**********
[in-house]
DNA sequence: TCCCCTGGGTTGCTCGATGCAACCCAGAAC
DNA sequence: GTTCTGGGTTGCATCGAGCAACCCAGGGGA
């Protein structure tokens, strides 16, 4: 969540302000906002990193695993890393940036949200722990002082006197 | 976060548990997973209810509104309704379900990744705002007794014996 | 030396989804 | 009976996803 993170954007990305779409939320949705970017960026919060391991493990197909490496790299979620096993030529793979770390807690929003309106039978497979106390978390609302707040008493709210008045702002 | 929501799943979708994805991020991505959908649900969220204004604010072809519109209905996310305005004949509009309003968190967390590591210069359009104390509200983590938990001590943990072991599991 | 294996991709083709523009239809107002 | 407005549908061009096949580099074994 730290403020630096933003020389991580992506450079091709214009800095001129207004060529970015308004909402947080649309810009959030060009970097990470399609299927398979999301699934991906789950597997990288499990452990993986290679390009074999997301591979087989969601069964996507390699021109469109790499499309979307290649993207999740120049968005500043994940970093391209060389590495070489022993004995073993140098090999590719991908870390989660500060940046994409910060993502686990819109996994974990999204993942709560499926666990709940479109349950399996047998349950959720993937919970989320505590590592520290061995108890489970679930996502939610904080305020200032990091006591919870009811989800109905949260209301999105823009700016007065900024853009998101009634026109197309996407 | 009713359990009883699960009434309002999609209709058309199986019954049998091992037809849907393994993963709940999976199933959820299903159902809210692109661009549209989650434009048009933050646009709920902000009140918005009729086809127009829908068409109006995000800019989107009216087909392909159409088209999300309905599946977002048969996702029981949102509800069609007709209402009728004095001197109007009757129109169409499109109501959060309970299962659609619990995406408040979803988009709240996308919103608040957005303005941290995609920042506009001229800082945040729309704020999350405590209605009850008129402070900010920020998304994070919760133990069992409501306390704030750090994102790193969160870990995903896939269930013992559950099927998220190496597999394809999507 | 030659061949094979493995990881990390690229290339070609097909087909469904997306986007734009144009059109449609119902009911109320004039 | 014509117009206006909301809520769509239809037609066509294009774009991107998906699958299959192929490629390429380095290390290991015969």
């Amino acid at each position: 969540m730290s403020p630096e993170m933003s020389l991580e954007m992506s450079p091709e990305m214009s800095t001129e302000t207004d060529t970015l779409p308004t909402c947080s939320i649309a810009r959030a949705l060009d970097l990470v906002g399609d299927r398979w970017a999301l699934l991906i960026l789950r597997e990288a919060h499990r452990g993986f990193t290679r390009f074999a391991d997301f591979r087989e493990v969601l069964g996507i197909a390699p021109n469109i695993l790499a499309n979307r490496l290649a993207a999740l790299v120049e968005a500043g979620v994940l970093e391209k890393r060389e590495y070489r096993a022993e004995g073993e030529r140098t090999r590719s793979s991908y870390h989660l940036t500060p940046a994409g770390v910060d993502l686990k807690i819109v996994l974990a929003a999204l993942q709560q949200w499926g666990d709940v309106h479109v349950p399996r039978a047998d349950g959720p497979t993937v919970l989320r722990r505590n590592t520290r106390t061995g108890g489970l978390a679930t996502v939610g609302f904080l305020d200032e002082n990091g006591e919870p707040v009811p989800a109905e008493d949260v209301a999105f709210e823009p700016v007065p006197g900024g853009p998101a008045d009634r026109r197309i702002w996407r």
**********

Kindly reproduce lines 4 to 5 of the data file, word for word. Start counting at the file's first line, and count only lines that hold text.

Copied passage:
């Protein structure tokens, strides 16, 4: 969540302000906002990193695993890393940036949200722990002082006197 | 976060548990997973209810509104309704379900990744705002007794014996 | 030396989804 | 009976996803 993170954007990305779409939320949705970017960026919060391991493990197909490496790299979620096993030529793979770390807690929003309106039978497979106390978390609302707040008493709210008045702002 | 929501799943979708994805991020991505959908649900969220204004604010072809519109209905996310305005004949509009309003968190967390590591210069359009104390509200983590938990001590943990072991599991 | 294996991709083709523009239809107002 | 407005549908061009096949580099074994 730290403020630096933003020389991580992506450079091709214009800095001129207004060529970015308004909402947080649309810009959030060009970097990470399609299927398979999301699934991906789950597997990288499990452990993986290679390009074999997301591979087989969601069964996507390699021109469109790499499309979307290649993207999740120049968005500043994940970093391209060389590495070489022993004995073993140098090999590719991908870390989660500060940046994409910060993502686990819109996994974990999204993942709560499926666990709940479109349950399996047998349950959720993937919970989320505590590592520290061995108890489970679930996502939610904080305020200032990091006591919870009811989800109905949260209301999105823009700016007065900024853009998101009634026109197309996407 | 009713359990009883699960009434309002999609209709058309199986019954049998091992037809849907393994993963709940999976199933959820299903159902809210692109661009549209989650434009048009933050646009709920902000009140918005009729086809127009829908068409109006995000800019989107009216087909392909159409088209999300309905599946977002048969996702029981949102509800069609007709209402009728004095001197109007009757129109169409499109109501959060309970299962659609619990995406408040979803988009709240996308919103608040957005303005941290995609920042506009001229800082945040729309704020999350405590209605009850008129402070900010920020998304994070919760133990069992409501306390704030750090994102790193969160870990995903896939269930013992559950099927998220190496597999394809999507 | 030659061949094979493995990881990390690229290339070609097909087909469904997306986007734009144009059109449609119902009911109320004039 | 014509117009206006909301809520769509239809037609066509294009774009991107998906699958299959192929490629390429380095290390290991015969």
């Amino acid at each position: 969540m730290s403020p630096e993170m933003s020389l991580e954007m992506s450079p091709e990305m214009s800095t001129e302000t207004d060529t970015l779409p308004t909402c947080s939320i649309a810009r959030a949705l060009d970097l990470v906002g399609d299927r398979w970017a999301l699934l991906i960026l789950r597997e990288a919060h499990r452990g993986f990193t290679r390009f074999a391991d997301f591979r087989e493990v969601l069964g996507i197909a390699p021109n469109i695993l790499a499309n979307r490496l290649a993207a999740l790299v120049e968005a500043g979620v994940l970093e391209k890393r060389e590495y070489r096993a022993e004995g073993e030529r140098t090999r590719s793979s991908y870390h989660l940036t500060p940046a994409g770390v910060d993502l686990k807690i819109v996994l974990a929003a999204l993942q709560q949200w499926g666990d709940v309106h479109v349950p399996r039978a047998d349950g959720p497979t993937v919970l989320r722990r505590n590592t520290r106390t061995g108890g489970l978390a679930t996502v939610g609302f904080l305020d200032e002082n990091g006591e919870p707040v009811p989800a109905e008493d949260v209301a999105f709210e823009p700016v007065p006197g900024g853009p998101a008045d009634r026109r197309i702002w996407r």